This is a great reason you should retain a personal injury attorney. But yes, its impossible to have a doe defendant answer anything since you have not identified them. You have to sub the identified parties in before propounding discovery for them to answer.
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I would strongly encourage you to hire a lawyer who handles cases involving inadequate security. While people have the right to handle cases pro se (on their own), it is not always the best thing to do, and most Courts require non-lawyers acting on their own behalf to follow the same rules of procedure and evidence as lawyers. Assuming you are asking about John Doe Defendants, you need to identify them, and join them in the suit individually before you can serve discovery on them. Good luck.
This is not a question for a criminal attorney. I have taken the liberty of editing the practice area for you. I hope you get the answers you're looking for.
Trying to resolve a personal injury case without a lawyer is silly, as you will most likely sabotage your good claim. Is that a good idea really? You would need to retain a personal injury lawyer to investigate. Find a lawyer with a low contingency fee, less than 30%, so you get the lion’s share of the settlement, not your lawyer. Thus, don’t get hurt twice by paying a huge fee. Good luck.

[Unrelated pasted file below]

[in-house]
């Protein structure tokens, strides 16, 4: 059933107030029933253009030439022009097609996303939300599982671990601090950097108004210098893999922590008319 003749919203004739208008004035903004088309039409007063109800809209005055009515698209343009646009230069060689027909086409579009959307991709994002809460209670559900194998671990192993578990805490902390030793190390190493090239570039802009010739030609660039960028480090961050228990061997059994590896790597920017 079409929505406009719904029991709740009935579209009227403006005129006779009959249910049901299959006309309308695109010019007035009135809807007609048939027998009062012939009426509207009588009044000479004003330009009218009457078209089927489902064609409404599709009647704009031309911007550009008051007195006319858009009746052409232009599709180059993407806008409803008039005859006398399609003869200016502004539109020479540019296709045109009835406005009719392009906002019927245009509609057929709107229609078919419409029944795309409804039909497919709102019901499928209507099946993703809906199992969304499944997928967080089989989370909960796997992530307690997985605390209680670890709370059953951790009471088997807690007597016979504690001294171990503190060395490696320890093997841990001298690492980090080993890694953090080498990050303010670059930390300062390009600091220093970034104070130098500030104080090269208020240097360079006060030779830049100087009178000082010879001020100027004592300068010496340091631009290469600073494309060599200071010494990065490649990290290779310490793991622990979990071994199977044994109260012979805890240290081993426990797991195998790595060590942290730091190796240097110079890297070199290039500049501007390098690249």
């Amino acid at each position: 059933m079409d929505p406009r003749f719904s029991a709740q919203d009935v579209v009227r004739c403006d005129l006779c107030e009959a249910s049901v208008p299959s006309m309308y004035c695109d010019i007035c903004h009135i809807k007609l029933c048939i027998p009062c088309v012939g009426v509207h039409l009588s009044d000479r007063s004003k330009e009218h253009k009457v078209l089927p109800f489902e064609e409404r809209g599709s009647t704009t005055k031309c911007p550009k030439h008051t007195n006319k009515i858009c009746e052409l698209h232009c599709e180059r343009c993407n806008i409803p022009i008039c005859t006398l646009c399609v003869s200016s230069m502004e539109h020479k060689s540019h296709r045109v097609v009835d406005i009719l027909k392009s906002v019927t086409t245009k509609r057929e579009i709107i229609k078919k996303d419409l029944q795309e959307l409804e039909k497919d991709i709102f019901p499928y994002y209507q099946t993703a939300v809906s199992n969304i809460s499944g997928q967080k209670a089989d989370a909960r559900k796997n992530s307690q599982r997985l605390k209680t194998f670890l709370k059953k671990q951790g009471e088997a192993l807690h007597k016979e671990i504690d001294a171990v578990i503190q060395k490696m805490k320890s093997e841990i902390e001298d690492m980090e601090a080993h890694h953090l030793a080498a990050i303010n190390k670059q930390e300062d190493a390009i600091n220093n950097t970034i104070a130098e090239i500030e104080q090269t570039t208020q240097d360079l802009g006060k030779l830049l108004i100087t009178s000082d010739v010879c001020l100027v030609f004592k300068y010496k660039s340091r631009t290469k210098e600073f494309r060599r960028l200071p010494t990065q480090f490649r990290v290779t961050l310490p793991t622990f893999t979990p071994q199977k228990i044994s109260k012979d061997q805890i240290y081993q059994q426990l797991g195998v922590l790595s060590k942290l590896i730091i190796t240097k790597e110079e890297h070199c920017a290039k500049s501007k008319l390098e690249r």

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You would likely be best served by having the bar/hotel identify any and all individuals involved with (or even working on) the night of the incident. You could then, by way of a DOE amendment, DOE in the individuals responsible. It may be difficult to get an accurate response from the bar/hotel at this point if you are merely referring to the actions of unnamed DOE defendants. Also, the questions about whether the bouncers engaged in an argument with the plaintiff or struck the plaintiff are likely best saved for after you have precisely identified the bouncers, and DOE'ed them into your case; you could then use those questions as part of your requests for admission to both the bouncers and the bar/hotel.
This answer is provided for informational purposes only. It does not constitute legal advice, nor does it form an attorney-client relationship.
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